Characterizing defendants' nonsuit motion challenging his standing as an objection to nonjoinder or misjoinder of parties plaintiff, Pillsbury contends such motion constituted an impermissibly tardy plea in abatement and was thus waived.14  However, lack of standing is not a plea in abatement.  (Parker v. Bowron (1953) 40 Cal.2d 344, 351, 254 P.2d 6.)   In making such contention, Pillsbury confuses lack of capacity to sue with lack of right to sue.  “[T]he question of standing to sue is different from that of capacity.   Incapacity is merely a legal disability, such as infancy or insanity, which deprives a party of the right to come into court.   The right to relief, on the other hand, goes to the existence of a cause of action.”  (Ibid.;  5 Witkin, Cal.Procedure (3d ed. 1985) Pleading § 920, p. 357.) 15

 As noted, if “any person other than a real party in interest brings an action, it is subject to general demurrer.  [Citations.]”  (Saks v. Damon Raike & Co.,  supra, 7 Cal.App.4th at p. 427, 8 Cal.Rptr.2d 869;  Powers v. Ashton, supra, 45 Cal.App.3d at pp. 787–788, 119 Cal.Rptr. 729.)   However, although lack of standing may be raised by demurrer, failure to do so is not fatal.  “Where the complaint states a cause of action in someone, but not in the plaintiff, a general demurrer for failure to state a cause of action will be sustained.  [Citation.]   This objection is not waived by failure to raise it by demurrer or answer, and may be raised at any point in the proceedings.  [Citation.]”  (Parker v. Bowron, supra, 40 Cal.2d at p. 351, 254 P.2d 6.)  “ ‘The question of standing to sue is one of the right to relief and goes to the existence of a cause of action against the defendant [citation].’  [Citation.]”  (Killian v. Millard (1991) 228 Cal.App.3d 1601, 1605, 279 Cal.Rptr. 877.)  “Lack of standing is not waived by the failure to raise it in the trial court;  it may be raised at any point in the proceedings.  [Citations.]”  (Ibid.)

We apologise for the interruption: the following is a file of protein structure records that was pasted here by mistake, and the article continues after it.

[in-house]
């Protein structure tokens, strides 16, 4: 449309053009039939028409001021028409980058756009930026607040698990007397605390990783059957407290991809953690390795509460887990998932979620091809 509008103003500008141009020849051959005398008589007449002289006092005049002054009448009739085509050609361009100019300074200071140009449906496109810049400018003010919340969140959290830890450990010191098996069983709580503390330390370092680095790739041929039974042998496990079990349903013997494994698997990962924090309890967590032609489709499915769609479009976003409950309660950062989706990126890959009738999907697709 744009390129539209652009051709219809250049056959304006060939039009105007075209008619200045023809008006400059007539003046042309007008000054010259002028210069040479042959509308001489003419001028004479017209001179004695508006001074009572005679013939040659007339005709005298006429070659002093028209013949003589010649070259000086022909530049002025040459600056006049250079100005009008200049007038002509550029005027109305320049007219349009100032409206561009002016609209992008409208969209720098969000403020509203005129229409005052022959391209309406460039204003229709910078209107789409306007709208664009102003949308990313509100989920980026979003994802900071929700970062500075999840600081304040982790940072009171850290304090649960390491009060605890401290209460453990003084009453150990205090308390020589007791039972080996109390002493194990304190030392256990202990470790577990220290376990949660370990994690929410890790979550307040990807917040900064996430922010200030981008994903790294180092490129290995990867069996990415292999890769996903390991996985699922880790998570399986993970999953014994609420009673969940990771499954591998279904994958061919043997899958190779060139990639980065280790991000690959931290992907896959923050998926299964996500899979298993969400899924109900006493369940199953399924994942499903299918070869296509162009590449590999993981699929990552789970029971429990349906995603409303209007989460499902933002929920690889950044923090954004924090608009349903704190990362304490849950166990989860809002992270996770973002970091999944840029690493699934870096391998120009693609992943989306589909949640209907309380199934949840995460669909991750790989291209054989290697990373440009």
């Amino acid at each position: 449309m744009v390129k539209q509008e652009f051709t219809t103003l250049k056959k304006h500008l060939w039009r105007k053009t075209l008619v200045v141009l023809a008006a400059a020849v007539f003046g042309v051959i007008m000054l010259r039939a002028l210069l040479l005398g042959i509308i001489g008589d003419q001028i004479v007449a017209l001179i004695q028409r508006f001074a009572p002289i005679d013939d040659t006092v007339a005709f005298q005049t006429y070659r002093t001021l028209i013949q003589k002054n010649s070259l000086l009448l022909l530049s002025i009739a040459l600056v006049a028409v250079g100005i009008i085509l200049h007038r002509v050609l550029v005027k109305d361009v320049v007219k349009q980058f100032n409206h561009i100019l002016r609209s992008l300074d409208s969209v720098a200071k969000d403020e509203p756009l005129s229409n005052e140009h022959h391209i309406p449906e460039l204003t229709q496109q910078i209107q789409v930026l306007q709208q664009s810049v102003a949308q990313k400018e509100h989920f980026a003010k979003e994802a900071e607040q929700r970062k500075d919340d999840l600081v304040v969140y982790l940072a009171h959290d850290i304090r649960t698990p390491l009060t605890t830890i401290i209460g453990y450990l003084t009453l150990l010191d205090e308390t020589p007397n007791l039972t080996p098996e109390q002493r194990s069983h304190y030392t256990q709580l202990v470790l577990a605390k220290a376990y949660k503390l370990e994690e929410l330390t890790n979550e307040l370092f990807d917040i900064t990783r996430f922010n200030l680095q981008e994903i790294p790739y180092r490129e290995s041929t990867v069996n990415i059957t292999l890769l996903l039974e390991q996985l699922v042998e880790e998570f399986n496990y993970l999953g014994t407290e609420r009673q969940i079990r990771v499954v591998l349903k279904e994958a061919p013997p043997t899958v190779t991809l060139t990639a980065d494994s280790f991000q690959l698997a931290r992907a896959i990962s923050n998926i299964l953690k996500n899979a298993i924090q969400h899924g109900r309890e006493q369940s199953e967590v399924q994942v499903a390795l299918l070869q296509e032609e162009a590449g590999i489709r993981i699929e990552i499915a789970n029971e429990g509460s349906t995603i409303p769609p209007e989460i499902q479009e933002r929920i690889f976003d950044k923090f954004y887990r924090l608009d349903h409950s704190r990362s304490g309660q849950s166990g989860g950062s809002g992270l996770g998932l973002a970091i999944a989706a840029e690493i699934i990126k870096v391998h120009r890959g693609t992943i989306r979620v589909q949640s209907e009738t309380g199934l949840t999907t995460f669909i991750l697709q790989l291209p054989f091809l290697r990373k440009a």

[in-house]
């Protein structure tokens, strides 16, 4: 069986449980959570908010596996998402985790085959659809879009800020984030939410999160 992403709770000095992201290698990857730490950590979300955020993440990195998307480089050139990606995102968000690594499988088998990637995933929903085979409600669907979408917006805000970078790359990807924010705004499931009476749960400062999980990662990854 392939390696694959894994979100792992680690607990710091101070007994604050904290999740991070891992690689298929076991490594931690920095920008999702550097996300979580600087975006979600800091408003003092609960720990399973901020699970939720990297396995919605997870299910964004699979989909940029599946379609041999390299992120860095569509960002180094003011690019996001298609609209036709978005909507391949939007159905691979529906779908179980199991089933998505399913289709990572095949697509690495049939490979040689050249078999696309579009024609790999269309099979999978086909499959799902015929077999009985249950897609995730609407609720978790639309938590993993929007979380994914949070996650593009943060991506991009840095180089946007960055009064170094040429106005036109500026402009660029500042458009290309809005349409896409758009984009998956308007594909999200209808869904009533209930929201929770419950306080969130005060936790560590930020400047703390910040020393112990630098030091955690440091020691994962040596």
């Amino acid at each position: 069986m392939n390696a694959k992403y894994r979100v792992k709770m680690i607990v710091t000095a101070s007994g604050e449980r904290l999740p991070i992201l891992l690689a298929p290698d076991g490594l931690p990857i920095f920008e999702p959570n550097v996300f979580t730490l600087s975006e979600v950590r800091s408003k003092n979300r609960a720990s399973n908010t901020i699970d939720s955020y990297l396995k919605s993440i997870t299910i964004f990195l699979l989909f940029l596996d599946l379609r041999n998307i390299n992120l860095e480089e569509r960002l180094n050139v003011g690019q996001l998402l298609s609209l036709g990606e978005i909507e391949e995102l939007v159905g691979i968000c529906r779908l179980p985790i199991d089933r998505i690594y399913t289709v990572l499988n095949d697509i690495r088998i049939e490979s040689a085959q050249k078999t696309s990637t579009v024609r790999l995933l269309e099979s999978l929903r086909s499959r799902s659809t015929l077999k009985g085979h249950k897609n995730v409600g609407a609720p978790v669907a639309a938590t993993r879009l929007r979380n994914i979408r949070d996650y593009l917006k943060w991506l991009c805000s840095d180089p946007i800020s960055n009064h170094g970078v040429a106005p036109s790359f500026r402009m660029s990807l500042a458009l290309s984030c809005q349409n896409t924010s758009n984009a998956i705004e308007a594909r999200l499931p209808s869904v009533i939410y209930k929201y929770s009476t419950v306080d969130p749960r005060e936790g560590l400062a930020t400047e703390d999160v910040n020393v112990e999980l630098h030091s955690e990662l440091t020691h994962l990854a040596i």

Further, unlike the situation in Powers v. Ashton, supra, 45 Cal.App.3d 783, 119 Cal.Rptr. 729, Pillsbury's lack of standing did not necessarily appear from the face of his complaint.   Instead, Pillsbury's pleading sought to allege standing by asserting he brought this lawsuit because trustee Wells Fargo “failed and refused to file this action” and had “no intention of doing so in the future.”   Later the pleading also alleged Wells Fargo breached the trust by various actions including failing and neglecting to pursue claims against defendants for malicious prosecution and deceit.   Under the rule of liberal construction, it is not unlikely Pillsbury's complaint might survive a general demurrer.  (Pulver v. Avco Financial Services (1986) 182 Cal.App.3d 622, 632, 227 Cal.Rptr. 491.)

Moreover, by asserting that Pillsbury's complaint failed to allege facts sufficient to constitute a cause of action, defendants' answers essentially placed in issue whether Pillsbury had standing.   Resolution of the standing issue here required a factual determination involving the propriety of trustee Wells Fargo's declining to sue defendants and thus could not be decided on demurrer.   Instead, the court effectively tried the standing issue as a special defense.  (§ 597.)

In sum, defendants properly raised the issue of Pillsbury's standing by motion for nonsuit.


 On June 19, 1991, Wells Fargo filed a resignation and petition for order accepting its resignation and appointing a successor trustee.   Wells Fargo's  petition was calendared for hearing on July 19, 1991, before the scheduled trial date.   Pillsbury filed a response urging the court to accept Wells Fargo's resignation “forthwith” and appoint San Diego Trust and Savings Bank as successor.   Although there was no objection to Wells Fargo's petition, the court on its own motion ordered the hearing continued.   Ultimately, on November 21, 1991, after completion of trial, the court accepted Wells Fargo's resignation.